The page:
Gov. Larry Hogan is a popular Republican who won two statewide elections in Democratic-leaning Maryland -- but his full-throated endorsement didn't mean enough to the Republican base in Tuesday's primary.
Hogan's preferred candidate, his former Commerce Secretary Kelly Schulz, is projected to lose the GOP nod to succeed Hogan.
Instead, primary voters chose state Del. Dan Cox, a vocal opponent of Hogan's policies -- in particular restrictions to combat COVID-19 -- who was backed by former President Donald Trump, another Hogan foe. The governor, in turn, assailed Cox as a right-wing "conspiracy theorist."
Hogan, a moderate who twice won over a majority of voters in a blue state, hoped to see a similar politician win the nomination to continue the GOP's control of the governorship.
But Trump, as he has done to mixed success in other state primaries, weighed in to support the more conservative choice and relished the chance to punish a Republican detractor.
It was Cox -- who criticized the 2020 elections results; opposes abortion and restrictions on guns; and who has campaigned heavily against government's role in public life, including COVID lockdowns and changes in education -- who won out.
"RINO Larry Hogan’s Endorsement doesn’t seem to be working out so well for his heavily favored candidate," Trump said in a statement after Tuesday's race. "Next, I’d love to see Larry run for President!"
In remarks on Tuesday night, Cox said, "President Trump didn't have to come alongside an outsider, a newcomer so to speak. Somebody that believed in his vision of America first. A person that believed in it for each one of us. But he did."
Soon, Hogan's office was telling reporters that he would not vote for Cox in November.
And, according to The Baltimore Banner, Schulz adviser Doug Mayer spoke sharply about whom the base had chosen: “The Maryland Republican Party got together and committed ritualized mass suicide. The only thing missing was Jim Jones and a glass of Kool-Aid. I hope it was a good party.”
This year's primary season has seen the next phase of the GOP's political identity slowly form, race by race, across the country.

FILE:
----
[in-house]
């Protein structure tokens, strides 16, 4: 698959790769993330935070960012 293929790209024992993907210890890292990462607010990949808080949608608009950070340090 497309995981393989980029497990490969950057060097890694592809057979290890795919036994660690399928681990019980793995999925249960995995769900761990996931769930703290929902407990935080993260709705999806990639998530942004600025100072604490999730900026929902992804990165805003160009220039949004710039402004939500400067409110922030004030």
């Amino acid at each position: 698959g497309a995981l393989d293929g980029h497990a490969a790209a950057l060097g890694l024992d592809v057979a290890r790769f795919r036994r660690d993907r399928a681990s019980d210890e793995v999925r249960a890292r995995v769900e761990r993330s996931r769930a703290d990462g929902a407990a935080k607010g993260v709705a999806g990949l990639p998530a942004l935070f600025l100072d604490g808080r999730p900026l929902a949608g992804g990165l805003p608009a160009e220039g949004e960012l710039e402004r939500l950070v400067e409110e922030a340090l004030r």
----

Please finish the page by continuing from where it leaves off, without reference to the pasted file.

In Maryland as in some other states, like Arizona and Georgia, a relative sliver of high-profile Republicans have decided to challenge the Trump-backed candidates, many of whom baselessly question the 2020 election as he does or who run further to the right of the general electorate.
In Georgia, for example, the Trump choice lost handily. In Illinois and in Maryland, it was the reverse.
While that narrows the lane for local anti-Trump Republicans, some Democrats hope the victory of more right-wing nominees will give them a boost in the November midterms.
In Maryland as elsewhere, Democratic groups spent big on advertising in the Republican primary trying to raise the profile of Cox as the more conservative choice in a state with blue-leaning voters.
Observers says they may be right: The day after the primary, the Cook Political Report changed its rating for the Maryland governor from "lean Democrat" to "Solid Democrat."
In a press conference earlier this month, Hogan blasted the Democratic Governors Association decision to advertise about Cox, saying Democrats were "spending over $1 million ... [because they] desperately want [Cox] to be the Republican nominee."
Cox reportedly attended that press conference, occasionally shouting back at the governor and at Schulz, then later posted a series of videos on social media that called the event "laughable" and "hilarious."
So where does Tuesday's result leave more moderate Republicans like Hogan? He has been pointed and emphatic about his hopes for the party repudiating Trump -- as epitomized during a speech at the Reagan Presidential Library in Simi Valley, California this past May.
"The last four years were the worst four years for the GOP Party since the 1930s, even worse than after Watergate when Ronald Reagan had to rebuild the party from the ashes," Hogan said in remarks about the future of the Republican party. "We lost the White House, the Senate, the House. We lost governors' seats, and state legislative bodies. Trump said we would be winning so much we'd would get tired of winning. Well, I'm tired of our party losing."
Republican voters, though, aren't tired of Trump. While a recent New York Times/Siena College poll, showed half of the party preferred someone else as a potential 2024 candidate, Trump was still the overwhelming favorite among a hypothetical field of candidates.
And a significant number of Republican candidates have found primary success sowing the same sorts of doubts that Trump embraces and that Hogan warned against. According to data collected by FiveThirtyEight, at least 120 election-denying candidates who ran for all sorts of down-ballot offices advanced from their primaries and will be on the general election ticket in November.
Cox likewise attacked the 2020 election. He called former Vice President Mike Pence a "traitor" for certifying the 2020 election results in now-deleted tweets. (He later apologized.) He also organized buses to drive Maryland residents to Trump's rally on Jan. 6, 2021, though he said he didn't go to the Capitol and denounced the rioting that broke out there.
Schulz's loss is deflating for Hogan for another reason: He opted-out of a run for Senate but has yet to take a presidential bid off the table, citing his belief that he has a winning brand of Republican politics.
In an interview with CBS News earlier this month, Hogan said "more and more people are encouraging" him to consider campaigning.
"There's a diminishing number of folks that are wanting the former President Trump to run," he told CBS. "There's a growing number of people that are looking for our kind of successful, bigger-tent politics."
ABC News' Alisa Wiersema contributed to this report.